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Participation in responsible fatherhood programs in the PACT evaluation: Associations with father and program characteristics

Individual Author: 
Alamillo, Julia
Zaveri, Heather

Since 2005, Congress has funded Responsible Fatherhood (RF) grants to support programs for fathers that promote responsible parenting, economic stability, and healthy marriage. Although many fathers voluntarily enroll in these programs, service providers often struggle with program attendance and completion (Zaveri et al. 2015). RF programs cannot achieve their intended outcomes if fathers participate minimally or not at all. Factors related to fathers’ circumstances and the programs that serve them may explain what leads some fathers to participate more than others.

Predicting repeated and persistent family homelessness: Do families’ characteristics and experiences matter?

Individual Author: 
Glendening, Zachary
Shinn, Marybeth

Research indicates that most families using emergency shelters stay briefly—one to four or five months—and rarely return (Culhane et al. 2007). However, some families remain homeless for long periods of time or experience repeated episodes of homelessness. These families may have characteristics and service needs that differ from those of families who leave shelter quickly and permanently. Communities and homelessness practitioners might benefit from identifying those families’ characteristics and experiences to improve targeting of services.

Homeless families’ experiences with public benefit programs, employment, and family transitions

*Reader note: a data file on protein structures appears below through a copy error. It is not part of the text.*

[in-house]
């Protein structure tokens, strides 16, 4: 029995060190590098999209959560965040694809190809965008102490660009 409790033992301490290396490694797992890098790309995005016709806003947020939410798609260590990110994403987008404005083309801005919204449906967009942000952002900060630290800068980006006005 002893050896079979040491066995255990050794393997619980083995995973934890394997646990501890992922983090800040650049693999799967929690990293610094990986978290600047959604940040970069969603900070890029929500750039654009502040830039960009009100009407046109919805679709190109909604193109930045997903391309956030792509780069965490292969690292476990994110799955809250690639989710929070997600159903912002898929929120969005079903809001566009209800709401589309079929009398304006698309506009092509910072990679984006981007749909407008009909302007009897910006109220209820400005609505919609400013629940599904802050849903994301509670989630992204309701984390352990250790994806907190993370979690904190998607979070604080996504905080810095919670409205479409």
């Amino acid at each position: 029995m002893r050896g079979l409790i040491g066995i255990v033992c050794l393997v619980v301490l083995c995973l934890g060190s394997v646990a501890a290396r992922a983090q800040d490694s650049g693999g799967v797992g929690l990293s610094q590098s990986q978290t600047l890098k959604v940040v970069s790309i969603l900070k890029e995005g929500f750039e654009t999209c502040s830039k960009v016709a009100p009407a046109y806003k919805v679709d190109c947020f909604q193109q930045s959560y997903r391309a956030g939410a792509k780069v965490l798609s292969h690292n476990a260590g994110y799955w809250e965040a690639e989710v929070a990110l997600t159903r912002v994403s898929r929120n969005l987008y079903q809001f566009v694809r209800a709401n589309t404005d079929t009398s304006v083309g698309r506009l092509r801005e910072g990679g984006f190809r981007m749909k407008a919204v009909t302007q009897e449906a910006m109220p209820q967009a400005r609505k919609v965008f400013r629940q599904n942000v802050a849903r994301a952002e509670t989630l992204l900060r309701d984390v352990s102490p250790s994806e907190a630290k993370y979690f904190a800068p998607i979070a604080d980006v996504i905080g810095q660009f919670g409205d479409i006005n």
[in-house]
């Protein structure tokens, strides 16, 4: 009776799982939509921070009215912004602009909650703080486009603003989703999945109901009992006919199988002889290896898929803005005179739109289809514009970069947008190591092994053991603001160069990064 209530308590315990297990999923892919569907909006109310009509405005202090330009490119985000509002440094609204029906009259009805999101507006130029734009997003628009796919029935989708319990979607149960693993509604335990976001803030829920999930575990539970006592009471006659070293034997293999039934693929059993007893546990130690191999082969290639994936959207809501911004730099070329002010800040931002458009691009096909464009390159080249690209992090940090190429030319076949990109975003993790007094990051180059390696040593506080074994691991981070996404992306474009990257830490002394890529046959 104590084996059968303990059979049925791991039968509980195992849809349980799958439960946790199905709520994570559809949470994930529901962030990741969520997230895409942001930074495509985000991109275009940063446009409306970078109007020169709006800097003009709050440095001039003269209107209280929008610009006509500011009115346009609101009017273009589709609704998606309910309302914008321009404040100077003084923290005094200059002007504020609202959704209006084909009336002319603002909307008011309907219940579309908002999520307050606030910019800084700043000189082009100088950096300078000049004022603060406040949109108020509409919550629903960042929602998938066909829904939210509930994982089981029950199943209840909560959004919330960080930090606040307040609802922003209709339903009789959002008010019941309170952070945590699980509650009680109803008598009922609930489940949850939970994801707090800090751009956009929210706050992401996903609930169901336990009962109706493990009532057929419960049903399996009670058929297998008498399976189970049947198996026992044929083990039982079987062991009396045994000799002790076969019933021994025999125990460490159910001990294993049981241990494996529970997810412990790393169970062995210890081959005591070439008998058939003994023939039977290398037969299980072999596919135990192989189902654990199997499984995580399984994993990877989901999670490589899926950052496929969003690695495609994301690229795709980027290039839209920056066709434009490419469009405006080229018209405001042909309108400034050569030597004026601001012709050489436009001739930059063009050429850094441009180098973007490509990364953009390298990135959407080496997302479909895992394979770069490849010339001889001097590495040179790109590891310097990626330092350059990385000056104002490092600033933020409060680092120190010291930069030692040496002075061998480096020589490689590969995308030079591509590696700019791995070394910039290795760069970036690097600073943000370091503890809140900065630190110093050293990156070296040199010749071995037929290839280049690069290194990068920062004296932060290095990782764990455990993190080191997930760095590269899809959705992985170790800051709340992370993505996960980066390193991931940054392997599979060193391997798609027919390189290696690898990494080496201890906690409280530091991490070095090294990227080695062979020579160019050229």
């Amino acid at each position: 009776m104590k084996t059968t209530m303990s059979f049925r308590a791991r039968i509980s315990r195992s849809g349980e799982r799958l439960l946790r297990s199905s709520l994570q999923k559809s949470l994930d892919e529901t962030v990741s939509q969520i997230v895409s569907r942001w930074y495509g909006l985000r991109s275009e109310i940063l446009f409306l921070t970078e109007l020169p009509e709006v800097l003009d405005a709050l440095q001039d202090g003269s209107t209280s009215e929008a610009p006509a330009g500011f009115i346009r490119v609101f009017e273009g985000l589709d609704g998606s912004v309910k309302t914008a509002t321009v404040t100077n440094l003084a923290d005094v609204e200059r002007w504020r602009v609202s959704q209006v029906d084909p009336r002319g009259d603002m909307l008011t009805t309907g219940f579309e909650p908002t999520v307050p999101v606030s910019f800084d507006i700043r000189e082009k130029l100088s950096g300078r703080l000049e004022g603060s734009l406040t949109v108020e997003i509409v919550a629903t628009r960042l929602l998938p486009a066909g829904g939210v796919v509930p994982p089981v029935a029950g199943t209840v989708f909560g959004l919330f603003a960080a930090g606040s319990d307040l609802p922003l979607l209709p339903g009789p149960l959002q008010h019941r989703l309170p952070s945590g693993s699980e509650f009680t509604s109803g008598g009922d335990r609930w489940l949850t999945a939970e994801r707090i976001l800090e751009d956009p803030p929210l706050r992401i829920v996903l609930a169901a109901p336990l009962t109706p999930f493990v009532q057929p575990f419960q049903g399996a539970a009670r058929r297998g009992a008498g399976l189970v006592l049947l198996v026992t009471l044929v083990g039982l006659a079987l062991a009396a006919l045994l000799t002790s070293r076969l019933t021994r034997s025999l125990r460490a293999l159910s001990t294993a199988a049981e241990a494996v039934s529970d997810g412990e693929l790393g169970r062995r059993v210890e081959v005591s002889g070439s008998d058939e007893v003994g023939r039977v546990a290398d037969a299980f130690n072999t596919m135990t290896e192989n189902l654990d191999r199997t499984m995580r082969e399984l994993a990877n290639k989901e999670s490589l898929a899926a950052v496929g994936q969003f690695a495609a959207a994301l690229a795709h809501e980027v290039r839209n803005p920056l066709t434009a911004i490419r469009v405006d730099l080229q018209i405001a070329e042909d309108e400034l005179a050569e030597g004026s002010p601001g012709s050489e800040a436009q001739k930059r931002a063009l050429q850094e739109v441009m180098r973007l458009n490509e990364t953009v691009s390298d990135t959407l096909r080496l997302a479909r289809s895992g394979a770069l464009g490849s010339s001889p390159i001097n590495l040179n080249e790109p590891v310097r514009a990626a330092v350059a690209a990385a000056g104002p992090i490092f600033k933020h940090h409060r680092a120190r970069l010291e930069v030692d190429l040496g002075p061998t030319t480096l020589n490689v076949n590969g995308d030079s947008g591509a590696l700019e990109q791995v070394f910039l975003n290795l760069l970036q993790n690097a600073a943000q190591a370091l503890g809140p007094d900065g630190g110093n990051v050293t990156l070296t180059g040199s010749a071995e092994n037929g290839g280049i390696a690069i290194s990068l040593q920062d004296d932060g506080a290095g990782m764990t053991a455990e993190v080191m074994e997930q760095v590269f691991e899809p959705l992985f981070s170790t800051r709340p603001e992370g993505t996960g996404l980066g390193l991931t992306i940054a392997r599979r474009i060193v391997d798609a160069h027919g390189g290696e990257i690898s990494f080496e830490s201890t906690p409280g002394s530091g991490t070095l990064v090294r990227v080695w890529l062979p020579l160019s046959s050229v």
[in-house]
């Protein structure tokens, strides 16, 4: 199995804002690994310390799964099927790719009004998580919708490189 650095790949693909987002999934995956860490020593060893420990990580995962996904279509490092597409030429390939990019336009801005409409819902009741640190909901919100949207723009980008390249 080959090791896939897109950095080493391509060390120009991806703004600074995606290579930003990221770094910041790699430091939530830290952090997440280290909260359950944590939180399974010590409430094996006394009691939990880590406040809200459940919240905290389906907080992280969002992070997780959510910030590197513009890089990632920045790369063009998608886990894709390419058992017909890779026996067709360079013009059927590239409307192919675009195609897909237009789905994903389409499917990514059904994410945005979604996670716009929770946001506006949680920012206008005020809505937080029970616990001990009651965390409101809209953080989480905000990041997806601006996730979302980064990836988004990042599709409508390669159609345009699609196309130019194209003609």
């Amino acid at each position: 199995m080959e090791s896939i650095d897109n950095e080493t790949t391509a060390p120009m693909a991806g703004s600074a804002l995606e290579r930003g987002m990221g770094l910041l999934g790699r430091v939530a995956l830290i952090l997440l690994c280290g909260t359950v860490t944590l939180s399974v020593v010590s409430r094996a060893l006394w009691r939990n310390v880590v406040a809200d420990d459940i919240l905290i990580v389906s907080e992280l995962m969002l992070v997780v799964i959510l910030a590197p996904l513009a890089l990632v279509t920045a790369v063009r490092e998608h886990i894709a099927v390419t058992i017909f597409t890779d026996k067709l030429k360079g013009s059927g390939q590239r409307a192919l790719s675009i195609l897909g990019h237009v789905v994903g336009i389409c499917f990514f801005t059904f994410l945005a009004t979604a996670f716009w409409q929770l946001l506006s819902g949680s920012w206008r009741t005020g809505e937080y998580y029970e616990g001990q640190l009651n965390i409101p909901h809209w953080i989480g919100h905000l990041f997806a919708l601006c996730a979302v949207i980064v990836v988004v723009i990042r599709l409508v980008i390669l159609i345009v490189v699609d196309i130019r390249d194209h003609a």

Individual Author: 
Benton, Amanda
Dunton, Lauren
Khadduri, Jill
Walton, Douglas

These PowerPoints are from the 2018 Research and Evaluation Conference on Self-Sufficiency (RECS). The Homeless Families Research Briefs project uses data from a large randomized controlled trial, the Family Options Study, to answer questions that are of interest to the U.S. Department of Health and Human Services (HHS). This panel included presentations on three aspects of homeless families that may help HHS ensure that the agency’s programs and policies are used to assist families that have experienced homelessness in becoming self-sufficient. Amanda Benton (U.S.

Parents and children together: Findings from an experimental evaluation of six healthy marriage and responsible fatherhood programs

Individual Author: 
Horn, Wade
Sullivan, Halbert
Wetzler, Scott
McDonald, Robin
Avellar, Sarah

These PowerPoints are from the 2018 Research and Evaluation Conference on Self-Sufficiency (RECS). Established in 2005, ACF’s Healthy Marriage and Responsible Fatherhood (HMRF) programs provide services to promote strong, healthy family formation and marriage, responsible fatherhood and parenting, and economic stability. This plenary session presented impact findings from Parents and Children Together, a multi-year, rigorous evaluation of a subset of HMRF programs.

Behavioral health improvements over time among adults in families experiencing homelessness

Individual Author: 
Shinn, Marybeth
Gubits, Daniel
Dunton, Lauren